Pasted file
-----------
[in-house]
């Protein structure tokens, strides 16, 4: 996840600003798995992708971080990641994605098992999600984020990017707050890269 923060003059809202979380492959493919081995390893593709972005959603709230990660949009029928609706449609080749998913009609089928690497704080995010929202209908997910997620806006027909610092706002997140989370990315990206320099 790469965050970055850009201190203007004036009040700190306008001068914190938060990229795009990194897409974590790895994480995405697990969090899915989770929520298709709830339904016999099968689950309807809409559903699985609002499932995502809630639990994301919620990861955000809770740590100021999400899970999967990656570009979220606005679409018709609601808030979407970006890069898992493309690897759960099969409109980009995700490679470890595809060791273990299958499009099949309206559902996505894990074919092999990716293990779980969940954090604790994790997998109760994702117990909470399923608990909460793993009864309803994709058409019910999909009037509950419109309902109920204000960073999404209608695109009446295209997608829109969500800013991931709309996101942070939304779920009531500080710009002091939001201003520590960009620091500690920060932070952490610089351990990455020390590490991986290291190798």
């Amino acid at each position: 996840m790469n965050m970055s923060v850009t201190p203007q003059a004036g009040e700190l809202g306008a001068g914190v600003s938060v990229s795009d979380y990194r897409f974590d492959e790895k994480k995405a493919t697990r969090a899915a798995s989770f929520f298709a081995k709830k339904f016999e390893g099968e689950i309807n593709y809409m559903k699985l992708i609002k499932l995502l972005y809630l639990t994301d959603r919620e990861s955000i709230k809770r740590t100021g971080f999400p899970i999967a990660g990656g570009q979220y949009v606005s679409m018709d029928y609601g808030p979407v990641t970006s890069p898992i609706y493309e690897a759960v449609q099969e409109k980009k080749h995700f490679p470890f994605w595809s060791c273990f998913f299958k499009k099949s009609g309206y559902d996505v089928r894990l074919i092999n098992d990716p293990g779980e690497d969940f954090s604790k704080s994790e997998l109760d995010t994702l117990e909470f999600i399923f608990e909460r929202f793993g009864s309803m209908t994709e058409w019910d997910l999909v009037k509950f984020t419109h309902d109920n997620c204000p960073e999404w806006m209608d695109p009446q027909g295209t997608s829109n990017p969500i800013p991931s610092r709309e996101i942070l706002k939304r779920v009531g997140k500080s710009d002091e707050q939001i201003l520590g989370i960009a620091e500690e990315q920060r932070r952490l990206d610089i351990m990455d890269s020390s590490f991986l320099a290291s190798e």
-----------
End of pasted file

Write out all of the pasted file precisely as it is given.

[in-house]
């Protein structure tokens, strides 16, 4: 996840600003798995992708971080990641994605098992999600984020990017707050890269 923060003059809202979380492959493919081995390893593709972005959603709230990660949009029928609706449609080749998913009609089928690497704080995010929202209908997910997620806006027909610092706002997140989370990315990206320099 790469965050970055850009201190203007004036009040700190306008001068914190938060990229795009990194897409974590790895994480995405697990969090899915989770929520298709709830339904016999099968689950309807809409559903699985609002499932995502809630639990994301919620990861955000809770740590100021999400899970999967990656570009979220606005679409018709609601808030979407970006890069898992493309690897759960099969409109980009995700490679470890595809060791273990299958499009099949309206559902996505894990074919092999990716293990779980969940954090604790994790997998109760994702117990909470399923608990909460793993009864309803994709058409019910999909009037509950419109309902109920204000960073999404209608695109009446295209997608829109969500800013991931709309996101942070939304779920009531500080710009002091939001201003520590960009620091500690920060932070952490610089351990990455020390590490991986290291190798």
């Amino acid at each position: 996840m790469n965050m970055s923060v850009t201190p203007q003059a004036g009040e700190l809202g306008a001068g914190v600003s938060v990229s795009d979380y990194r897409f974590d492959e790895k994480k995405a493919t697990r969090a899915a798995s989770f929520f298709a081995k709830k339904f016999e390893g099968e689950i309807n593709y809409m559903k699985l992708i609002k499932l995502l972005y809630l639990t994301d959603r919620e990861s955000i709230k809770r740590t100021g971080f999400p899970i999967a990660g990656g570009q979220y949009v606005s679409m018709d029928y609601g808030p979407v990641t970006s890069p898992i609706y493309e690897a759960v449609q099969e409109k980009k080749h995700f490679p470890f994605w595809s060791c273990f998913f299958k499009k099949s009609g309206y559902d996505v089928r894990l074919i092999n098992d990716p293990g779980e690497d969940f954090s604790k704080s994790e997998l109760d995010t994702l117990e909470f999600i399923f608990e909460r929202f793993g009864s309803m209908t994709e058409w019910d997910l999909v009037k509950f984020t419109h309902d109920n997620c204000p960073e999404w806006m209608d695109p009446q027909g295209t997608s829109n990017p969500i800013p991931s610092r709309e996101i942070l706002k939304r779920v009531g997140k500080s710009d002091e707050q939001i201003l520590g989370i960009a620091e500690e990315q920060r932070r952490l990206d610089i351990m990455d890269s020390s590490f991986l320099a290291s190798e």